Staff arrested in raid for ‘working illegally’

Sword Construction EMN-150911-083556001
Sword Construction EMN-150911-083556001
  • Firm says ‘right to work’ checks are ‘always’ carried out

A Brigg firm could face fines of up to £400,000 over illegal workers.

Home Office immigartion enforcement officers have raided a construction site in Cheshire and arrested 20 Indian men employed by sub-contractor Sword Construction, based at Island Carr Industrial Estate.

Sword Construction says it has now launched its own “thorough internal investigation”.

In a statement, the Home Office said: “Acting on intelligence, officers visited a construction site in Capenhurst, Cheshire.

“Staff were questioned to establish whether they had the right to live and work in the UK. Twenty Indian men between the ages of 25 and 50 were found to be working illegally.

“Eleven of those arrested were transferred to immigration detention pending removal from the UK, whilst the remainder have been ordered to report to the Home Office regularly while steps are taken to remove them.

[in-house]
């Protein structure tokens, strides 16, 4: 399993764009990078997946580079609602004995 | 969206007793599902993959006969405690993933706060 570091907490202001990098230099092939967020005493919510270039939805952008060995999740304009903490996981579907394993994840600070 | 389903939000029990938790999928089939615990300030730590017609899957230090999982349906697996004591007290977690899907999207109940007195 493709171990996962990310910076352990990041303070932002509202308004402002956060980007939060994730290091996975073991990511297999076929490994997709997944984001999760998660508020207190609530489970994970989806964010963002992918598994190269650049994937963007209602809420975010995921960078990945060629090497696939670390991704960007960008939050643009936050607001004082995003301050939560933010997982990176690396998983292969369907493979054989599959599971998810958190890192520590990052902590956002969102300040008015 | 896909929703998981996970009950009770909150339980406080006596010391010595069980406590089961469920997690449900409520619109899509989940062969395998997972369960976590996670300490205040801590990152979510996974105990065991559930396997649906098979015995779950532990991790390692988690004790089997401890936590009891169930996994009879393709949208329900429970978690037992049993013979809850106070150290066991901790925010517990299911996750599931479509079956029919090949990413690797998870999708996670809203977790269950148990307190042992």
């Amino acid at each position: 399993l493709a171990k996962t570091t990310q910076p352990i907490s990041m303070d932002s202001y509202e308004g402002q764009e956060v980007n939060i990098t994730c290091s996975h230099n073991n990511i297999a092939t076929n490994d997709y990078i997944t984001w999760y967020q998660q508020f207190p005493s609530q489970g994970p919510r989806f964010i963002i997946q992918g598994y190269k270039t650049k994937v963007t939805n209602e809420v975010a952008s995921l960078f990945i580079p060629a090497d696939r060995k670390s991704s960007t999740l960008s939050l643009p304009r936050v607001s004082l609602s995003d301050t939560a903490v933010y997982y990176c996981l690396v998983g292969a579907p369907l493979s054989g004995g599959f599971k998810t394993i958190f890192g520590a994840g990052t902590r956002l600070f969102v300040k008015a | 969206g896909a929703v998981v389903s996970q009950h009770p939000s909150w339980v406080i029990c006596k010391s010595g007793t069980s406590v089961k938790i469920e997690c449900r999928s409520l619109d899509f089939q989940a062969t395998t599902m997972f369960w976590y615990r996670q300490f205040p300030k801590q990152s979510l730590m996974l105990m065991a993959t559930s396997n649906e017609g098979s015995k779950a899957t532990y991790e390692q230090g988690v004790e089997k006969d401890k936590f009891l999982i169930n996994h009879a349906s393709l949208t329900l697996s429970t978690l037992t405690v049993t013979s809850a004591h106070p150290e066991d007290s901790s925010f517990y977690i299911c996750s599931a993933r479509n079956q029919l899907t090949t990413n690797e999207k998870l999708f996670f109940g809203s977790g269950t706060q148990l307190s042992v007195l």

“The visit was carried out with the full cooperation of the construction company working at the site.

“The illegal workers were all employed by a separate sub-contractor, Sword Construction.

“Sword Construction will be served a notice warning that financial penalties of up to £20,000 per illegal worker arrested will be imposed unless the employer can demonstrate that appropriate right to work document checks were carried out, such as seeing a passport or Home Office document. If proof is not provided, this is a potential total of up to £400,000.”

Sword Construction said it always carries out appropriate checks and has launched an internal investigation, following the incident on October 12.

A Sword Construction spokesman said: “During a visit by the UK Immigration Department to the Tails Management Facility (TMF) construction island site at Capenhurst on October 12 2015 a number of persons working on behalf of Sword were detained and interviewed as there were concerns that they did not have the legal right to work in the UK.

“We take these matters extremely seriously, appropriate right to work checks are always carried out and will continue to be so and we have commenced a thorough internal investigation. We are working closely with all parties to resolve this situation.”